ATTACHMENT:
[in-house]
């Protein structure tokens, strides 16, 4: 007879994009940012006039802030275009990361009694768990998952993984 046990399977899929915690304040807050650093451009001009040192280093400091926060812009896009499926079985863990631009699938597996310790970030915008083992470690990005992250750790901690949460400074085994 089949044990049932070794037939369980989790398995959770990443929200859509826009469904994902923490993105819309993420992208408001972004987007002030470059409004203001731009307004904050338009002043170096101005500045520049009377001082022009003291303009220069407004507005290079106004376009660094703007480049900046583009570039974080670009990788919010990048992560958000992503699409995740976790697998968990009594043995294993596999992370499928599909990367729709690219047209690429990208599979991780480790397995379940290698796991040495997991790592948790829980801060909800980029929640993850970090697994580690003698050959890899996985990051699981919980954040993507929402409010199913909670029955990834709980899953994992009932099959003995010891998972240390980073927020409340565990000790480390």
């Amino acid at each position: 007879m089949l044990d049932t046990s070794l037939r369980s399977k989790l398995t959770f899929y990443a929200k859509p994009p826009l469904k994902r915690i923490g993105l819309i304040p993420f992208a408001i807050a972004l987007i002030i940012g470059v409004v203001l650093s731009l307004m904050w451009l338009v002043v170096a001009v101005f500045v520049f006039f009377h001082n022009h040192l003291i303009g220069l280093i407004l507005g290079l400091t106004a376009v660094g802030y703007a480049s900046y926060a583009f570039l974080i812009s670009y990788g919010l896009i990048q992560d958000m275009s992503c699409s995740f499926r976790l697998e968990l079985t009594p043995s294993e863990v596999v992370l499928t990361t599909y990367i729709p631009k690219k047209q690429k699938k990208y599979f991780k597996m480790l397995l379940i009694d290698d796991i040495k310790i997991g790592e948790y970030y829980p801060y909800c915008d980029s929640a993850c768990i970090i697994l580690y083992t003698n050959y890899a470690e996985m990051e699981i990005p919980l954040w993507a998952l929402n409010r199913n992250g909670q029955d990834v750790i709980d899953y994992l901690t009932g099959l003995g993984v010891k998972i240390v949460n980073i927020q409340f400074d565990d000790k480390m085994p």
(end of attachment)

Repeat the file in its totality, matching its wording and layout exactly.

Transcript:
[in-house]
């Protein structure tokens, strides 16, 4: 007879994009940012006039802030275009990361009694768990998952993984 046990399977899929915690304040807050650093451009001009040192280093400091926060812009896009499926079985863990631009699938597996310790970030915008083992470690990005992250750790901690949460400074085994 089949044990049932070794037939369980989790398995959770990443929200859509826009469904994902923490993105819309993420992208408001972004987007002030470059409004203001731009307004904050338009002043170096101005500045520049009377001082022009003291303009220069407004507005290079106004376009660094703007480049900046583009570039974080670009990788919010990048992560958000992503699409995740976790697998968990009594043995294993596999992370499928599909990367729709690219047209690429990208599979991780480790397995379940290698796991040495997991790592948790829980801060909800980029929640993850970090697994580690003698050959890899996985990051699981919980954040993507929402409010199913909670029955990834709980899953994992009932099959003995010891998972240390980073927020409340565990000790480390």
């Amino acid at each position: 007879m089949l044990d049932t046990s070794l037939r369980s399977k989790l398995t959770f899929y990443a929200k859509p994009p826009l469904k994902r915690i923490g993105l819309i304040p993420f992208a408001i807050a972004l987007i002030i940012g470059v409004v203001l650093s731009l307004m904050w451009l338009v002043v170096a001009v101005f500045v520049f006039f009377h001082n022009h040192l003291i303009g220069l280093i407004l507005g290079l400091t106004a376009v660094g802030y703007a480049s900046y926060a583009f570039l974080i812009s670009y990788g919010l896009i990048q992560d958000m275009s992503c699409s995740f499926r976790l697998e968990l079985t009594p043995s294993e863990v596999v992370l499928t990361t599909y990367i729709p631009k690219k047209q690429k699938k990208y599979f991780k597996m480790l397995l379940i009694d290698d796991i040495k310790i997991g790592e948790y970030y829980p801060y909800c915008d980029s929640a993850c768990i970090i697994l580690y083992t003698n050959y890899a470690e996985m990051e699981i990005p919980l954040w993507a998952l929402n409010r199913n992250g909670q029955d990834v750790i709980d899953y994992l901690t009932g099959l003995g993984v010891k998972i240390v949460n980073i927020q409340f400074d565990d000790k480390m085994p």